Salena Zito, one of my favorite columnists, has written a magnificent column titled “The certainty of political uncertainty.” It’s possibly the best writing I’ve seen from Ms. Zito, which is saying alot. Here’s the first key portion of Salena’s column:

Not much is certain in politics. Not exit polls, forecasts or punditry. Yet one thing that is for certain, coming out of New Hampshire, is that the 2008 presidential race remains very much up in the air.

“Look at what has happened so far,” says George F. Will, the conservative columnist. “The very idea that money is all-powerful was struck down with Romney in Iowa and New Hampshire; the idea that organization is all-powerful was struck down by Huckabee. “And with the Democrats we learned that the Clintons can top momentum in just about eight hours,” he added. “So, in other words, just about anything can and will happen.”

Finally, a columnist that admits this race likely will have several more twists and turns and that “just about anything can and will happen.” I wrote here that Dick Morris’ analysis wasn’t wise analysis because he’s saying that McCain is the favorite to win the nomination.

As near as I can tell, that prediction isn’t based on the map of winner-take-all states. Many of those states are states that Rudy has a big advantage in: California, New York, New Jersey, the New England states (now that New Hampshire is out of the way).

If Fred Thompson wins South Carolina, that will be another major twist on the way to the nominating convention here in Minnesota. Fred’s the truest conservative in the race, followed by Rudy. He’s got tons of gravitas, appeals to each of the major wings of the party (fiscal, judicial and social conservatism) and he has impeccable national security credentials besides.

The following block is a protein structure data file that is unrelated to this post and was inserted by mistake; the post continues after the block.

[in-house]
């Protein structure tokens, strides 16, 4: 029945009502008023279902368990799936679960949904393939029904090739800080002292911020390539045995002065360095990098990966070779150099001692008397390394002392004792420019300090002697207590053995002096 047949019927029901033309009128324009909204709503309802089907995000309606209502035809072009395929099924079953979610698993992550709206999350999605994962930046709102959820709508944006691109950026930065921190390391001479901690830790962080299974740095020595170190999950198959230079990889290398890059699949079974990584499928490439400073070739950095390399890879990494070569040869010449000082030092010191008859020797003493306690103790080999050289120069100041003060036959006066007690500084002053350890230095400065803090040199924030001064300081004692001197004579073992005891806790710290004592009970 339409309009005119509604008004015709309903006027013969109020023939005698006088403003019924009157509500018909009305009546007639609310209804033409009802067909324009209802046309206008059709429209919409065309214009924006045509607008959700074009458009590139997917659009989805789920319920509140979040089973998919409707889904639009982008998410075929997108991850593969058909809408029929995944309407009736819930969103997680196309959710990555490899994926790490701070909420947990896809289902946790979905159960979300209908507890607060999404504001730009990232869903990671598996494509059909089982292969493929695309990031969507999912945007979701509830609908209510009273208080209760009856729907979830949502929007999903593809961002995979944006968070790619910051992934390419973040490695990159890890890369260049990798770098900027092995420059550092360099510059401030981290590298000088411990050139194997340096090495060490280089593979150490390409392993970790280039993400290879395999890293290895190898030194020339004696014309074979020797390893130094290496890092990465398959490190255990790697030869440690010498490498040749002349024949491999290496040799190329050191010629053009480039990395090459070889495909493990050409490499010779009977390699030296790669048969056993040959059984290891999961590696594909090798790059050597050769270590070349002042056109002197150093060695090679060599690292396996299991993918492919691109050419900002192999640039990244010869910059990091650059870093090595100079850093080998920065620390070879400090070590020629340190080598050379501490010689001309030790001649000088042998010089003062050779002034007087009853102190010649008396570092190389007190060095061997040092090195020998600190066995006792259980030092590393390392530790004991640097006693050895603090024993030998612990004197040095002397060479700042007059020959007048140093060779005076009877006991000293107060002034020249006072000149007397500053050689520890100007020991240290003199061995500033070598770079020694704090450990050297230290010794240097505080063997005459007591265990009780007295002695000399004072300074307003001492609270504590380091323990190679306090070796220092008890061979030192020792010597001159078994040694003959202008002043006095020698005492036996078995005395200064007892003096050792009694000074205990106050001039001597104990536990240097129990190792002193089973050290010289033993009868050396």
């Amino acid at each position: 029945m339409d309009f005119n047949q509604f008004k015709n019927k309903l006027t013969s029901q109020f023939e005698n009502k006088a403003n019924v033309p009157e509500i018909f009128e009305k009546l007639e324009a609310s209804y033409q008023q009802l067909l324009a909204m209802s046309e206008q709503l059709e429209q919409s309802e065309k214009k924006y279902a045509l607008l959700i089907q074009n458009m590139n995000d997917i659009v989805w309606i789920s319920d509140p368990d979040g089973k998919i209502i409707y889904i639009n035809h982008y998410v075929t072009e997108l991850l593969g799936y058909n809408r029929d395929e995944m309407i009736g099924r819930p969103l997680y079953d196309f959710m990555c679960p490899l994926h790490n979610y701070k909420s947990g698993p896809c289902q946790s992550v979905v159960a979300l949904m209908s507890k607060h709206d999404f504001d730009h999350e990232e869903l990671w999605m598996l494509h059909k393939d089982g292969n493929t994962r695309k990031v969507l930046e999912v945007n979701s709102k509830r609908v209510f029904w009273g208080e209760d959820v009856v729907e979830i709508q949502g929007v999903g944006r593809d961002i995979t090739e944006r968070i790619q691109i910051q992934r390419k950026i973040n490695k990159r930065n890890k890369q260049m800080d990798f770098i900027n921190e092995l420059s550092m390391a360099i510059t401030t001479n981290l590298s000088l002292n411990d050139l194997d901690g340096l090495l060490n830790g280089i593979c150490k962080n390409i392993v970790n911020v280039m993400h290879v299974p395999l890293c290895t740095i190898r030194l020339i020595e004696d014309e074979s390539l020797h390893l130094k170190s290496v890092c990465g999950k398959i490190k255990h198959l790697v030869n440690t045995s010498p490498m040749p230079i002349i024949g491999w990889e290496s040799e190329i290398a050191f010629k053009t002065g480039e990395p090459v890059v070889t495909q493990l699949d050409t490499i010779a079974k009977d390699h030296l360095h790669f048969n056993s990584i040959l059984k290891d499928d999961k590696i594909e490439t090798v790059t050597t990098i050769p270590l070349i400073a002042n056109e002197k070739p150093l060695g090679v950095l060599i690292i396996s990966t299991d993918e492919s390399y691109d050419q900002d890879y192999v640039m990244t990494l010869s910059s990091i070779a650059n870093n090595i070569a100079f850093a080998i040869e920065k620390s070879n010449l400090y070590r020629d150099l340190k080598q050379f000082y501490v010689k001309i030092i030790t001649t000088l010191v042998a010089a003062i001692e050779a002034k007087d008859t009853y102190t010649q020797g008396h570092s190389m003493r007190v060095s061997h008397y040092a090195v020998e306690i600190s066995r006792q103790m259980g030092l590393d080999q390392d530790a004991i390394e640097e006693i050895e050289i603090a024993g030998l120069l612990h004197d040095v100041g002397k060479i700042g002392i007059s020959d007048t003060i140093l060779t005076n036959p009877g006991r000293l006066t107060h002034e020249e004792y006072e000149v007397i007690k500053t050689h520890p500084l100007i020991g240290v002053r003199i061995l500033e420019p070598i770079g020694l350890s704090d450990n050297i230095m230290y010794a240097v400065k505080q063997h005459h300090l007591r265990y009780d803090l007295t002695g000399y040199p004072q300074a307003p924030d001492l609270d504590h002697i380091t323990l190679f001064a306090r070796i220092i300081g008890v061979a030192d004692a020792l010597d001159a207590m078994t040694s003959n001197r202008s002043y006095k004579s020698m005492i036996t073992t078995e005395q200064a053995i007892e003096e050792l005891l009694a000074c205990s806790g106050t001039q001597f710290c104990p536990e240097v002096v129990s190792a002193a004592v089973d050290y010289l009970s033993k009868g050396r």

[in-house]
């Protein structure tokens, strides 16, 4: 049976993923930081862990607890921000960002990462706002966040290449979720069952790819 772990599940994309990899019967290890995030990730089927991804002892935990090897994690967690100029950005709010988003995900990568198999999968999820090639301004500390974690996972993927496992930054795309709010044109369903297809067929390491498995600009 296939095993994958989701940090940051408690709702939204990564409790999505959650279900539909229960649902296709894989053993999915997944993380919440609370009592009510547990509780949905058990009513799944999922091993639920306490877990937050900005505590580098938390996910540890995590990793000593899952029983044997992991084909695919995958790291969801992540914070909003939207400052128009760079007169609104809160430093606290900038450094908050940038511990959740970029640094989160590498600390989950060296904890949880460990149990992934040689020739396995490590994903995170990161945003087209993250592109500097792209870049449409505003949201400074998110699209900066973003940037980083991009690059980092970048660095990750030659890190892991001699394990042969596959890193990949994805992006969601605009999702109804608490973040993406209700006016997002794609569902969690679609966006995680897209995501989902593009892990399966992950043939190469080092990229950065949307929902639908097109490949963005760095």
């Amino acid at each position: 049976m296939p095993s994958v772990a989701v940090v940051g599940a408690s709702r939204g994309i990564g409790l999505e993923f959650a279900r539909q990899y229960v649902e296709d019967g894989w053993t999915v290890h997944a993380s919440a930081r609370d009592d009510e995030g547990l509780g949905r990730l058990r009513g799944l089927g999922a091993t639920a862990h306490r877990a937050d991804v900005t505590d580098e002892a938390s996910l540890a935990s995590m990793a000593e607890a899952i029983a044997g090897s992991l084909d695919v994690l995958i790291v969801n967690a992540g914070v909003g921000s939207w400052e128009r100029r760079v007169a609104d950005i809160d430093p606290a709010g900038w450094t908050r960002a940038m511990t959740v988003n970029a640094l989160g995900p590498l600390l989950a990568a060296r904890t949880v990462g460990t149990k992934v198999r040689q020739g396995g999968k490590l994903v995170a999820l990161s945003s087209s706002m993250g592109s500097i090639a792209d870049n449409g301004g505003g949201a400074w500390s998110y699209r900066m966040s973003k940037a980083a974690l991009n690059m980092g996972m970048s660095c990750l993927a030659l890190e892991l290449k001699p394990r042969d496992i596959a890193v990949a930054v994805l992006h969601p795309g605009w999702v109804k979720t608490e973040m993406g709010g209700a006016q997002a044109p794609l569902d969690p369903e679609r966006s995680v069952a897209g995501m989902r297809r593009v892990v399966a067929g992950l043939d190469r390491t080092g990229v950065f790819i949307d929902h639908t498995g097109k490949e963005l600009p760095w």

Here’s another astute observation Salena makes:

Will’s comments speak to not just the results in New Hampshire, where the Barack Obama-Hillary Clinton race came to a stunning (mostly to pundits) conclusion, but, in a larger sense, to the entire field of presidential candidates. No clear winners have attached themselves to either party’s base.

Nobody in either party has their base falling for them. Hillary’s had her problems because of her vote to authorize the war. McCain’s dance with death on McCain-Kennedy, McCain-Feingold and the Gang of 14 are the reasons why I can’t see him getting the nomination. Rudy’s pro-choice stance won’t help him with some social conservatives, although I suspect not as much as the pundits would have you believe. Mitt Romney’s being labeled a flip-flopper was deserved, which is why there isn’t any passionate support for Mitt.

Had Thursday’s Fred shown up in Iowa in September, this might be another story. With Fred’s gravitas, personality and national security credentials, he would’ve given social conservatives reason to ignore Mike Huckabee and Mitt Romney and national security hawks reason to choose him over McCain and Rudy.

Here’s the final observation Salena makes that’s worth keeping in mind the rest of the way, at least through Super Tuesday:

Being undecided walking into the voting booth was the norm in New Hampshire, not the exception. If that trend persists nationally, then there may not be any clear winner for either party at the end of primary season.

Keep one last thing in mind: anyone that says they know how this turns out is kidding you. They don’t because this is the year of fluidity.

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Cross-posted at California Conservative

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